The entire internet has been abuzz lately over the indie RPG dungeon crawler Legend of Grimrock. We were very fortunate to receive an early copy of Grimrock from the developers at Almost Human, and over the weekend we put the game through the ringer.
Or perhaps, we should say, the game put us through the ringer.
Set within the mountain dungeon Grimrock, four tethered prisoners fight for their lives, freedom and sanity by navigating the labyrinth, slaying its demonic and monstrous denizens and eating whatever they can find to fight off starvation. A story swirling around Grimrock unfolds by finding esoteric messages in its hidden passageways, and through mysterious shared dream sequences. But the why and how of this super prison take a backseat to the more important task at hand: your survival.
Grimrock is a dungeon crawler in the most literal and classic of definitions. The four prisoners’ names and occupations are irrelevant. You can play as the four pre-set characters the game gives you, or you can create your own party from a mix of male and female humans, minotaurs, insectoids, lizardmen, fighters, mages, and rogues. Each class is broken down into several different skill specializations which gives Grimrock plenty of replayability as you mix and match your tank, blaster, and scrapper combinations.
The four characters will always stand in a square formation as seen in the lower right hand side of the screen. The characters on the top left and right are standing in the front left and right, and the characters shown the bottom are on the back left and right respectively. As you move forward, backward, and turn 90 degrees left and right, so does the entire group. Grimrock is laid out on a giant grid. Your characters and their enemies must respect the rules of the grid at all times. This might be a bit jarring for gamers who have become accustomed to modern first person shooters, but for fans of classic grid-based RPGs, the experience is most indeed welcome.
Enemies can only attack what is directly in front of them, though a few do sport some annoying ranged abilities. Tactically, you want sidestep out of their way and attack them from their flanks. Finding an open grid of four squares helps tremendously as you can continuously dance around them. However, if facing off against multiple enemies, you’re better off running away and singling them out. All of the enemies within Grimrock are deadly and a toe-to-toe confrontation will almost always end up in either your death, or a status affliction that will make you wish you were dead. Due to the game’s many nefarious traps and misleading layouts, you’ll be cornered and devoured regularly.
Speaking of nefarious traps, Grimrock has some of the best puzzles we have ever encountered in a video game… ever. They range from hidden switches, to portals, to trap floors, to pressure plates, and more. In fact, for this video review, we are intentionally not showing how to solve any of the puzzles. We felt that would be a bigger spoiler than if we told you anything from the storyline. The feeling of satisfaction from solving the puzzles single-handedly is second to none and would certainly take the feeling of accomplishment away from the player if we showed them here. We aren’t going to lie. There were a few puzzles that left us with our head in our hands for hours. But that “a-ha!” moment of realization can’t be found in many other games. These puzzles are nothing short of diabolical, and we absolutely love it.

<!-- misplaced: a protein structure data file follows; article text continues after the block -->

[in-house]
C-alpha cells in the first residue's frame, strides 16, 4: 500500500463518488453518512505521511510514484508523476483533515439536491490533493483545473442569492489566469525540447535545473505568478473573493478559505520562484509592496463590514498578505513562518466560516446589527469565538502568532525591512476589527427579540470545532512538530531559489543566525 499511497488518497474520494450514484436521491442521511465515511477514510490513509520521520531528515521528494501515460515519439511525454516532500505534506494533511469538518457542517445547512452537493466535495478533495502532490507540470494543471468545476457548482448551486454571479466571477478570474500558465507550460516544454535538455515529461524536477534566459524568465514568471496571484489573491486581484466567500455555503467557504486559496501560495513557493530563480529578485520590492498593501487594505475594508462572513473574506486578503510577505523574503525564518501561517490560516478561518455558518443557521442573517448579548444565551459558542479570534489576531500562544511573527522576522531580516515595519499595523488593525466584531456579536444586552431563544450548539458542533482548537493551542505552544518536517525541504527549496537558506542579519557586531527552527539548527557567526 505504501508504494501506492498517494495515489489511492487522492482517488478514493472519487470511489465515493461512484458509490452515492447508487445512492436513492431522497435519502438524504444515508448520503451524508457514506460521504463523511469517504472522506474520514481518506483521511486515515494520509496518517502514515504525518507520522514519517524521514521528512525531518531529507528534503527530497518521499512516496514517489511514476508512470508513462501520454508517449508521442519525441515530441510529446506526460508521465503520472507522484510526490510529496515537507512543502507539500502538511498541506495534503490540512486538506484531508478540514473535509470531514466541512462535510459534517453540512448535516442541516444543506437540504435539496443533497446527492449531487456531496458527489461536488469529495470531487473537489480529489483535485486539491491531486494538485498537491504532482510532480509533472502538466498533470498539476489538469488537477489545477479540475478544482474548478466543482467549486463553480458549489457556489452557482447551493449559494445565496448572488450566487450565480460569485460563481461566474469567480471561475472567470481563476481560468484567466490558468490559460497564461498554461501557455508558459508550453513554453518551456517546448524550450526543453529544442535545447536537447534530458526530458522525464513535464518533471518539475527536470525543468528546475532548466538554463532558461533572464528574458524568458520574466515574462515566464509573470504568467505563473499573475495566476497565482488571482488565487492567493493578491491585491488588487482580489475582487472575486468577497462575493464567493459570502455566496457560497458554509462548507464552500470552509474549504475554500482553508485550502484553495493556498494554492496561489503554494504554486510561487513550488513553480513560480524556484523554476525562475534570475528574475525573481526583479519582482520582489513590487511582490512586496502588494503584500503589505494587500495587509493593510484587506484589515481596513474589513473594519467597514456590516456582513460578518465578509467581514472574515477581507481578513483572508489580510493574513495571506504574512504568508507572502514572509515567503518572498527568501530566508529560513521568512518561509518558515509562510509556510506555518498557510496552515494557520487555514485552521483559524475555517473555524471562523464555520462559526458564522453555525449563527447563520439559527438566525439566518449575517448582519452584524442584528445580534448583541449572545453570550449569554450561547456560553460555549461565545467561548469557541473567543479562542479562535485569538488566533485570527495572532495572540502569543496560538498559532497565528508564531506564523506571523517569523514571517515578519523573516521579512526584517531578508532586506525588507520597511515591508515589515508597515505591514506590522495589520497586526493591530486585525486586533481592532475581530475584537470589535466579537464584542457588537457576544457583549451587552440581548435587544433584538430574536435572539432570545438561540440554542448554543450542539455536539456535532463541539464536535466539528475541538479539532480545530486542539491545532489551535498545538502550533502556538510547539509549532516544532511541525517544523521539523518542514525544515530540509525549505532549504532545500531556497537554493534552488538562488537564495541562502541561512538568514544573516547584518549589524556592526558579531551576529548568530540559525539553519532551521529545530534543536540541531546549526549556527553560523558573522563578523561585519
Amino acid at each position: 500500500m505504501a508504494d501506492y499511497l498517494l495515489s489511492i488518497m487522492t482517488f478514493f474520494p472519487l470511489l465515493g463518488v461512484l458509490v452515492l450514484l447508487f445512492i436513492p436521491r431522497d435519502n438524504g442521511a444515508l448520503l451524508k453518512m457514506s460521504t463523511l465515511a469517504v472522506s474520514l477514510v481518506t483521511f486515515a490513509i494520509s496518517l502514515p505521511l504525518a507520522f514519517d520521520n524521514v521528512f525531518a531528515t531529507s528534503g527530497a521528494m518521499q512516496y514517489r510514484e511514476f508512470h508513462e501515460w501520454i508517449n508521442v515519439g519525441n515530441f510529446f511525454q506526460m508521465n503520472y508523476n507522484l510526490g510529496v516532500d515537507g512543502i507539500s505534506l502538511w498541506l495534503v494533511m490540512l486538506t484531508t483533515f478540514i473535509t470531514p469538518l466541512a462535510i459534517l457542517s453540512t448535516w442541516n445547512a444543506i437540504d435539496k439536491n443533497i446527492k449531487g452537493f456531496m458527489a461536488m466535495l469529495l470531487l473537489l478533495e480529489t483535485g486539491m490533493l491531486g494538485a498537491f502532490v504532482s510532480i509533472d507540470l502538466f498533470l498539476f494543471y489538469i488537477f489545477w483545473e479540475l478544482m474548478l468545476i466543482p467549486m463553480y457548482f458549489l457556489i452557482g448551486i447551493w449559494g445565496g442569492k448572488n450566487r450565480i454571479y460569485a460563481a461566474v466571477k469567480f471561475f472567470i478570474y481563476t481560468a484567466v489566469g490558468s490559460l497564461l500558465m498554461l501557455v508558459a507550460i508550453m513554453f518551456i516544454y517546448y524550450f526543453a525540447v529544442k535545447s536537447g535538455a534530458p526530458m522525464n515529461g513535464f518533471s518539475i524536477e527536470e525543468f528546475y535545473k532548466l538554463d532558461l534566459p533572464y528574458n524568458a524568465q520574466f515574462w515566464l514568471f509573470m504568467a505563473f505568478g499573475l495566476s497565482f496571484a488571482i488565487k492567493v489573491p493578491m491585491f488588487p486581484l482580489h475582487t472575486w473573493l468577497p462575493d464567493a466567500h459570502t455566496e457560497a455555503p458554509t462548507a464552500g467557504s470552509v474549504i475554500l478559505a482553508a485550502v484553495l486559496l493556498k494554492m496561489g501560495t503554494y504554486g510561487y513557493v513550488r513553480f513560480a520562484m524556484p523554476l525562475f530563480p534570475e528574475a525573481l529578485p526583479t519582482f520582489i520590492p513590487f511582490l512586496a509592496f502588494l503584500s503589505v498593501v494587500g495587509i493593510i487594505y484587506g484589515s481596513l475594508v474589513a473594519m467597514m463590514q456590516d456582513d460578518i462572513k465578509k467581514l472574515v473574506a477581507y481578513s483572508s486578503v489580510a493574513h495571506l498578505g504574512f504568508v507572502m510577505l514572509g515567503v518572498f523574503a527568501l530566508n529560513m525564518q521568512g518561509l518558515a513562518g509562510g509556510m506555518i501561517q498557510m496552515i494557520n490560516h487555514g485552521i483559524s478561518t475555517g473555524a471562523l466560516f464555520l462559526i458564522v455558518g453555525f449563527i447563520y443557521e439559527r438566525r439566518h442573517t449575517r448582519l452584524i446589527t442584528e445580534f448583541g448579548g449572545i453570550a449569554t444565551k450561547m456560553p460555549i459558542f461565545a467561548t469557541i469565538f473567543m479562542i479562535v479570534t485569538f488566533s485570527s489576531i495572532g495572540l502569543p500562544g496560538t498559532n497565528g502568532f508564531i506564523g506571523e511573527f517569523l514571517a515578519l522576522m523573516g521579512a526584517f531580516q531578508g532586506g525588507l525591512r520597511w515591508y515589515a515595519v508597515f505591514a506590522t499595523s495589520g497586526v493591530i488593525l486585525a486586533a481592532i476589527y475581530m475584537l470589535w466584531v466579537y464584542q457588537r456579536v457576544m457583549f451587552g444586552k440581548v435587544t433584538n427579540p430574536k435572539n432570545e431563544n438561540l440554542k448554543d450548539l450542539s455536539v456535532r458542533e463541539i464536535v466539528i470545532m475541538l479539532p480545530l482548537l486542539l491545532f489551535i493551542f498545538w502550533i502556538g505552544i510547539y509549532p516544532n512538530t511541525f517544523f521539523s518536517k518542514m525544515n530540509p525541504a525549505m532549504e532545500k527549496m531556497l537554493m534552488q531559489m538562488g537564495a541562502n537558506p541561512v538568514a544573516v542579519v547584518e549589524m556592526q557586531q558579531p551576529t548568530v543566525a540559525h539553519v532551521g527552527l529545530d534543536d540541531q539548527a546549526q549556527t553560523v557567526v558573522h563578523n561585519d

Atmospherically, Grimrock is a dungeon. Its walls are monotonously patterned. But while that would be a negative mark for any other game, its relatively small selection of wall designs serve a purpose: breaks in patterns may lead to secret switches or passageways.
Darkness envelops most of the hallways and atmospherically creates a wonderful effect similar to Amnesia: the Dark Descent. The claustrophobic and ill-lit environment make you feel isolated and alone, a powerful emotion created properly by select few games.
Grimrock is an adventure of exploration and discovery on almost every level. The game encourages tinkering with every object, spell combination, and pathway. You never know what you’ll find or unlock by simply flicking a switch, or mixing a new herb into a potion. But it’s so deep, that unless you have a steel trap memory, you’ll likely need a pen and paper to take some notes to keep everything in order. In fact, if you’re absolutely hardcore, you can max out the game’s difficulty which removes the auto-map. So sharpen your pencils and get that grid paper ready. You’ll need ‘em.
The game’s choke point, however, is its combat. Even though it is grid-based and in real-time, we wish it was a more involved process. As it is, combat boils down to quick swipes or spells, and then avoiding your enemies until your abilities have recharged. Blocking or parrying would have made a big difference. While the enemies initially look interesting (and in some cases, downright frightening), once you’re close up, they lose some of their luster.
But those negative points aside, we can’t deny the remarkably fun time we’ve had while trapped inside Grimrock. The challenge, the exploration, the experimentation, the replayability with different classes and races, make this budget priced indie adventure a must-play game for RPG, dungeon crawler, and puzzle fans everywhere. We can easily say that if you’re interested at all in Grimrock, it’s worth buying.
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Name: Legend of Grimrock
Available on: PC
Developed by: Almost Human
Release date: April 11, 2011
EG Score: 5 out of 5 / “Worth Buying and Trying”